October 23, 2017
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Democrats block bill to punish lying at Maine State House

By Christopher Cousins, BDN Staff
Updated:
Micky Bedell | BDN file | BDN
Micky Bedell | BDN file | BDN
Members of the Maine House of Representatives are sworn in for the first session of the 128th Legislature in December.

AUGUSTA, Maine — A bill that would prohibit lying during legislative hearings failed Wednesday in a narrowly divided vote in the Maine House of Representatives.

The bill, proposed by Republican Rep. Heather Sirocki of Scarborough, would have applied to lobbyists, executive branch officials, state employees and members of the public, but not sitting legislators. Anyone who purposely provided false testimony to a legislative committee under the bill’s provisions would be guilty of a Class E crime if they were not put under oath by a committee chair or a Class D crime if they were.

Lobbyists found guilty of the proposed law could have been suspended from lobbying for up to two years but they need not worry about it following Wednesday’s 72-71 vote.

All House Democrats plus Republican Rep. Lance Harvell of Farmington voted in favor of a motion to kill the bill while all the Republicans plus Democratic Reps. Craig Hickman of Winthrop and Denise Harlow of Portland, voted to advance it. Three independent House members split 2-1.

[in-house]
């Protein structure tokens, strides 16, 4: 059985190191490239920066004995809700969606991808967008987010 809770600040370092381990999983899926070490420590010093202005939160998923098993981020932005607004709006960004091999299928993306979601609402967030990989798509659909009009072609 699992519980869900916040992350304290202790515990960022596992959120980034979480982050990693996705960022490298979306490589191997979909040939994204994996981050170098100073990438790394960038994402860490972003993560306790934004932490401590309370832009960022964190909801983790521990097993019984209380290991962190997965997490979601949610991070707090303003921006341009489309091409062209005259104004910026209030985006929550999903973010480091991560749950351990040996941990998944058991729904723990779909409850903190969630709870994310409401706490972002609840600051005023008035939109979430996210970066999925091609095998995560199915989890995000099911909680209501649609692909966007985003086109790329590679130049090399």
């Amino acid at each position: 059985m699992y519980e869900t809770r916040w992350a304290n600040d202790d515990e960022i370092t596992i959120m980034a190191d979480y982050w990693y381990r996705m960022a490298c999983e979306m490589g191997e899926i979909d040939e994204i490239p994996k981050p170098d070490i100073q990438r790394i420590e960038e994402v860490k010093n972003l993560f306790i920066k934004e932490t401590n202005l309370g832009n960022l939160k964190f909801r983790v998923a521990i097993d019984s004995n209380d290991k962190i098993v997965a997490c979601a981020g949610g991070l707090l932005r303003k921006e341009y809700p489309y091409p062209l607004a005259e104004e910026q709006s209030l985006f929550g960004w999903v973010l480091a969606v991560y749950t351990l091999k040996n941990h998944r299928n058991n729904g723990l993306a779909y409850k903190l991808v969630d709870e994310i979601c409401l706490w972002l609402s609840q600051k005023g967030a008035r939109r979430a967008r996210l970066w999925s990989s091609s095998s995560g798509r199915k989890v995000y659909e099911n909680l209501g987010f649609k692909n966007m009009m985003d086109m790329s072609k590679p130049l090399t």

The bill’s supporters argued that it would elevate truth in legislative discourse while opponents said it would be too much of a burden to enforce.

The Roman Catholic Diocese of Portland said during committee testimony earlier this year that the Eighth Commandment that Moses received from God has lying covered, but Suzanne Lafreniere of the diocese supported the bill anyway.

“The Catholic faith requires honesty,” she said.

On the same day, Secretary of State Matt Dunlap disagreed. Not with the notion that lying is bad, but on the idea that the bill should be passed. He told a story about testimony he once gave as a legislator against repealing hunting safety measures. There were no incidents during the next fall hunting season, leading Dunlap to question whether he had provided false testimony as defined in Sirocki’s law.

“Was I misleading in my testimony or floor speeches? I certainly didn’t think so,” said Dunlap. “By the grace of God, I was only wrong.”

During House debate Wednesday, Sirocki said 41 other states have some version of her proposal on their law books.

“I don’t need to tell members of this chamber how important it is that lawmakers base decisions on truthful, accurate information,” Sirocki said. “On the other hand, perhaps I do.”

Rep. Roland Martin, D-Sinclair, suggested Wednesday that some constituents could unknowingly say something that’s not true and face criminal consequences.

“There are good bills that come before this body. There are bad bills that come before this body,” said Martin. “This is a terrible bill.”

Harvell quipped, sarcastically, that he’s been having nightmares about the bill and a dreamed-up day at the State House when he struggled not to provide false testimony. Harvell’s story involved truth serum and “faceless fact checkers … looking to put me in handcuffs.” Harvell intimated that he attracted his wife to Maine, a state which he described as “halfway to the North Pole,” with some semi-truths.

“I’ve managed to keep her here for 30 years,” said Harvell. “If you remove mendacity from my toolbelt, this is what I’m going to be left with.”

The bill faces additional votes in the House and Senate but its chances of enactment are slim at this point.

Honestly.


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